Government report criticises how sport is run in Jersey
A government report has criticised the way sport is run in Jersey.
It says there are too many bodies involved in looking after sport in the island and one group should be formed to oversee everything.
The new body would be 'arms length' from government, but taxpayer-funded.
"What we're talking about is one clear cohesive body rather than several voluntary organisations that do various things," said Jersey minister responsible for sport, Steve Pallett.
"Some groups overlap and I don't think that's potentially good use of volunteer's time," added Pallett to BBC Radio Jersey.
"There's issues around the amount of time people give to sport now and what we're trying to do is get the best out of the volunteers we've got."
But the head of Jersey's Sports Council has criticised the report.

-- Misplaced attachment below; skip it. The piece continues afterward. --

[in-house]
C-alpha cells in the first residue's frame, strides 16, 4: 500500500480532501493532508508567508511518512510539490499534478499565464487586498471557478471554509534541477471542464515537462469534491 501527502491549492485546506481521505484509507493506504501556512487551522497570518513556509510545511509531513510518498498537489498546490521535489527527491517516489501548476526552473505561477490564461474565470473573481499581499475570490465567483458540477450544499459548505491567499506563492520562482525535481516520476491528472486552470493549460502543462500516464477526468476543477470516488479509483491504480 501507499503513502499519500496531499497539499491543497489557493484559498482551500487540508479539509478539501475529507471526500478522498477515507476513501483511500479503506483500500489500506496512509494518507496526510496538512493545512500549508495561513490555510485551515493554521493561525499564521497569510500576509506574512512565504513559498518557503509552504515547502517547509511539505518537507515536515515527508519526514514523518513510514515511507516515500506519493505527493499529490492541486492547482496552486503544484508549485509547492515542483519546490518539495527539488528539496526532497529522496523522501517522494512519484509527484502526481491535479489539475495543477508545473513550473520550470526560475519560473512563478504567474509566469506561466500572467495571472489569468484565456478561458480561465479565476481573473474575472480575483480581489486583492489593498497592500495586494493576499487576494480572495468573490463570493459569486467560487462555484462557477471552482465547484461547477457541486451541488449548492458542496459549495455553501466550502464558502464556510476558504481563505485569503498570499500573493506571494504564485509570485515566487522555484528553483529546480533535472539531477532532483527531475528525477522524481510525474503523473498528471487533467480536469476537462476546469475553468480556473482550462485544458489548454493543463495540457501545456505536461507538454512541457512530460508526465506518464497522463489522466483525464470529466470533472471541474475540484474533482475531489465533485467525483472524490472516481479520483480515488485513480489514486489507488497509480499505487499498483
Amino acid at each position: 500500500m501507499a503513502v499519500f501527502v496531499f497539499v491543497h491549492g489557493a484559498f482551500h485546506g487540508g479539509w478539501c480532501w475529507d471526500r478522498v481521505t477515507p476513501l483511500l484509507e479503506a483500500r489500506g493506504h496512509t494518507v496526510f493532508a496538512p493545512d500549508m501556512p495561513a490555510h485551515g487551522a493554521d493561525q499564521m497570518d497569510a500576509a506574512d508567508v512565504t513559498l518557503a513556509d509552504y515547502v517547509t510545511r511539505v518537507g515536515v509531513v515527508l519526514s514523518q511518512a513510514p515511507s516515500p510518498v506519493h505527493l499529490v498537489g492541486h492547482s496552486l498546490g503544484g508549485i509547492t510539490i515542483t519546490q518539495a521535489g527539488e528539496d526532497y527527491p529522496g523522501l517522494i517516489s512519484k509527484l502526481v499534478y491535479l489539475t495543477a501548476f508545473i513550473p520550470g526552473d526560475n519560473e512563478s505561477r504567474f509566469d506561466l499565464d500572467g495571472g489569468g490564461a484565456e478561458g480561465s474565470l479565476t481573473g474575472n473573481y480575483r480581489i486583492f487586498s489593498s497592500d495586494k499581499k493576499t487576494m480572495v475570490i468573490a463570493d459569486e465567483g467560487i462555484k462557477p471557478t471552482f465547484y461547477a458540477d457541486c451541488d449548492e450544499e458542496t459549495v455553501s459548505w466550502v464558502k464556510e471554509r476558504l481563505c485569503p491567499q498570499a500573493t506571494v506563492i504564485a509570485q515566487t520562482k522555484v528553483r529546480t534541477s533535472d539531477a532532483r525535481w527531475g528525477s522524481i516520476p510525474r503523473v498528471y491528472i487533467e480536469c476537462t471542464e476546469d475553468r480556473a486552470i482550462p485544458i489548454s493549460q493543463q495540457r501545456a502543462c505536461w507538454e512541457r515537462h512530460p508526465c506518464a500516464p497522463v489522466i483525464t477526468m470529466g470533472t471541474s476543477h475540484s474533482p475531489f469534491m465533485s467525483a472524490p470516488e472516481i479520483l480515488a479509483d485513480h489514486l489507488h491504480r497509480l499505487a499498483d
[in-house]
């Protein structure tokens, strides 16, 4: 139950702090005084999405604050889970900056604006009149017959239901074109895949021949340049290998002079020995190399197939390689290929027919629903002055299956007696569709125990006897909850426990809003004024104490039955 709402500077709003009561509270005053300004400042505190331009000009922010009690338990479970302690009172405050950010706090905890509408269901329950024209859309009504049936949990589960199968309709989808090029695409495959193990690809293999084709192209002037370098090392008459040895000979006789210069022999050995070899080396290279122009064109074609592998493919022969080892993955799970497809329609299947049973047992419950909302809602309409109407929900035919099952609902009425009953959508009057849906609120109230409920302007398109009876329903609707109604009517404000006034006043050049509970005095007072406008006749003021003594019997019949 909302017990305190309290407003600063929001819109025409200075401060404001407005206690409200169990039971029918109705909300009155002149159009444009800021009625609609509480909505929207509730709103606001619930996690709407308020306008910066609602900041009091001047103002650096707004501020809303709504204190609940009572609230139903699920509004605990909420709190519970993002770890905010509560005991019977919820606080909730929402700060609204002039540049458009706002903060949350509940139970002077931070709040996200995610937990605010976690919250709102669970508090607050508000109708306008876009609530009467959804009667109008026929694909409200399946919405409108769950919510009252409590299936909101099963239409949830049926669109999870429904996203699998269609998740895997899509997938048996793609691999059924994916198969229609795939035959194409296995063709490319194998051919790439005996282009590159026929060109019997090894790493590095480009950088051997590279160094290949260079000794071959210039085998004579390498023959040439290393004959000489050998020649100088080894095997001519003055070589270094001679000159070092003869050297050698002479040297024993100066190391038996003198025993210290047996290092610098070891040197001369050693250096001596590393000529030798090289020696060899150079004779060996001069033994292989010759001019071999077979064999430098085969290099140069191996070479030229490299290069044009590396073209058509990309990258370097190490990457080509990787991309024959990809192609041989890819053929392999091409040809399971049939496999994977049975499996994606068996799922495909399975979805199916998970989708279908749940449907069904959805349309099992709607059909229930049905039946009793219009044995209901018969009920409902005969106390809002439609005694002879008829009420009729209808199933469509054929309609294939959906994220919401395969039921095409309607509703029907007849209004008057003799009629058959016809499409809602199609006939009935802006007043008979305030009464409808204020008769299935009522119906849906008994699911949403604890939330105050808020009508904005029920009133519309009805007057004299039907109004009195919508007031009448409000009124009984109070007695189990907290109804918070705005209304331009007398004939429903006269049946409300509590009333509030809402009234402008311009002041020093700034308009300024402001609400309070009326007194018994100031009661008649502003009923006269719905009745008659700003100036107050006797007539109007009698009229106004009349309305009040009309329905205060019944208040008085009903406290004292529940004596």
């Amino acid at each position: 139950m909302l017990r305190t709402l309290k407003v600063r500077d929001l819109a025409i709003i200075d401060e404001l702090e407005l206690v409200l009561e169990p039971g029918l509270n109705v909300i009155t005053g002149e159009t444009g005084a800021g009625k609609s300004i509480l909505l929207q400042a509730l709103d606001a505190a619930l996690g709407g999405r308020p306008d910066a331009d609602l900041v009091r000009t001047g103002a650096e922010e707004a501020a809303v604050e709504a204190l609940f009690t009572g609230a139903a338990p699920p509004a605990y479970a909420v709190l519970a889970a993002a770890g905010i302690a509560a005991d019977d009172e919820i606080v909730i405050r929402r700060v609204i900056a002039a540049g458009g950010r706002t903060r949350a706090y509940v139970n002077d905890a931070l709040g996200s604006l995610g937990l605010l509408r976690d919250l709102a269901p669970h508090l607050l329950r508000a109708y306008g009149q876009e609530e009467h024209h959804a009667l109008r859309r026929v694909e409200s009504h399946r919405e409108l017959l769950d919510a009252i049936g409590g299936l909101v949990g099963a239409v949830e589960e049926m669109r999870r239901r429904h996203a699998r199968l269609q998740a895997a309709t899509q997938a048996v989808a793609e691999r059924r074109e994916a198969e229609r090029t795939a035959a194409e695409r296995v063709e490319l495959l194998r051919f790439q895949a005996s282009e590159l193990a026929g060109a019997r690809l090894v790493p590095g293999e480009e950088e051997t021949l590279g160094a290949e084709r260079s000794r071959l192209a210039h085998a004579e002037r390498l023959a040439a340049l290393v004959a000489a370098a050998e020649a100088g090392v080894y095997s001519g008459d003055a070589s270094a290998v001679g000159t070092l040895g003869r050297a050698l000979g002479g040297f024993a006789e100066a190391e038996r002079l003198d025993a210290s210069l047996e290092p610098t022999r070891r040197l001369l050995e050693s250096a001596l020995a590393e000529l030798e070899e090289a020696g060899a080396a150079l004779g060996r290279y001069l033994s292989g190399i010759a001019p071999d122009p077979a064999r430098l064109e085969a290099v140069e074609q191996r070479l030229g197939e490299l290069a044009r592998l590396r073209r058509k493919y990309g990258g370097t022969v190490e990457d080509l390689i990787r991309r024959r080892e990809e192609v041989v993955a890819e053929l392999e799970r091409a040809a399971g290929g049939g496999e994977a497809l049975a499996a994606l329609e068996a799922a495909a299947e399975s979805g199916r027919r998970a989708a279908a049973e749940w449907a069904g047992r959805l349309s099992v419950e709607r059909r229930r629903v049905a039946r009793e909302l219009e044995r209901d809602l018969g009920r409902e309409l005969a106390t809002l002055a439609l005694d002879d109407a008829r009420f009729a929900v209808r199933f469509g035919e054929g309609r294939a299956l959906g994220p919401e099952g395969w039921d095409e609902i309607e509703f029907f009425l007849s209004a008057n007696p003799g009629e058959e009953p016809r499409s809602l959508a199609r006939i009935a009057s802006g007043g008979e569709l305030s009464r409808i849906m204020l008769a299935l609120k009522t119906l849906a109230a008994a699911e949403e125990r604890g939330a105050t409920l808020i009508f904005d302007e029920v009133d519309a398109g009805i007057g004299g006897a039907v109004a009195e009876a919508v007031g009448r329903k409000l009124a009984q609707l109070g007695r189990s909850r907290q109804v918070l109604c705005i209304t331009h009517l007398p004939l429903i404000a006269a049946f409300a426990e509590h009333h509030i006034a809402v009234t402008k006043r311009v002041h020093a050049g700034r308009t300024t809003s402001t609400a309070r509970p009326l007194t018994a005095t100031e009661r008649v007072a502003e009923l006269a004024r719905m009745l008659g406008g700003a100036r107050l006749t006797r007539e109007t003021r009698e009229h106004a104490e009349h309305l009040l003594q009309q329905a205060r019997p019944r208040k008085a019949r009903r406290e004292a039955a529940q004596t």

Hugh Raymond says not enough consultation was done with sports groups in the island.
"If you look at the way the report was set out, there were 45 face-to-face consultations, and according to their paperwork there are 65 sports associations and 260 sports clubs," he said.
"Of those they only interviewed 12 sports and of the 45 people they met face-to-face 29 were fully-employed by the States of Jersey.
"Perhaps they didn't have time to see anybody, but if you were a volunteer in one of these organisations and some of the comments that were made, you'd start asking 'What am I doing?'," he told BBC Radio Jersey.
The report's recommendations still have to be approved by Jersey's government, and there is no timescale on when any new body would start its work.
"There will be disappointment from some of the groups that they feel that the report doesn't really show them in a good light, or show that they haven't got a future role within sport in Jersey," Pallett said.
"I don't want to upset those people or in anyway demean what they've done, what we're trying to do is work with them, but clearly the report shows that we've got too many organisations."
However, the independence of any new body was queried by Mr Raymond.
"What they're trying to do is to pull us all together and I don't have an argument about that at all," he added.
"But if you replace a volunteer organisation with a paid set up which is funded by the states, my mind says that they will have a certain amount of control."